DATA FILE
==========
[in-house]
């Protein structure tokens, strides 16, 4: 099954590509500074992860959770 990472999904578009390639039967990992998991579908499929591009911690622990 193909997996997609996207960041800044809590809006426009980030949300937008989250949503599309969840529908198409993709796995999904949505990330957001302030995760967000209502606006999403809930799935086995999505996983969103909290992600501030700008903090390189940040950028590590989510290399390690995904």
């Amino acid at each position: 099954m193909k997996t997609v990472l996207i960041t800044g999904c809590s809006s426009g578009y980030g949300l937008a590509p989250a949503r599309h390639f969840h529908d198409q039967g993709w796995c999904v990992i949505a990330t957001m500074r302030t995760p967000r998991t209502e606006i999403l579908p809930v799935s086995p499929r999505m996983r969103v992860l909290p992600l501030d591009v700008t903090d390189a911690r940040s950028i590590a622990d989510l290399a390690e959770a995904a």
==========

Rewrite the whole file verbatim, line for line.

[in-house]
């Protein structure tokens, strides 16, 4: 099954590509500074992860959770 990472999904578009390639039967990992998991579908499929591009911690622990 193909997996997609996207960041800044809590809006426009980030949300937008989250949503599309969840529908198409993709796995999904949505990330957001302030995760967000209502606006999403809930799935086995999505996983969103909290992600501030700008903090390189940040950028590590989510290399390690995904």
């Amino acid at each position: 099954m193909k997996t997609v990472l996207i960041t800044g999904c809590s809006s426009g578009y980030g949300l937008a590509p989250a949503r599309h390639f969840h529908d198409q039967g993709w796995c999904v990992i949505a990330t957001m500074r302030t995760p967000r998991t209502e606006i999403l579908p809930v799935s086995p499929r999505m996983r969103v992860l909290p992600l501030d591009v700008t903090d390189a911690r940040s950028i590590a622990d989510l290399a390690e959770a995904a």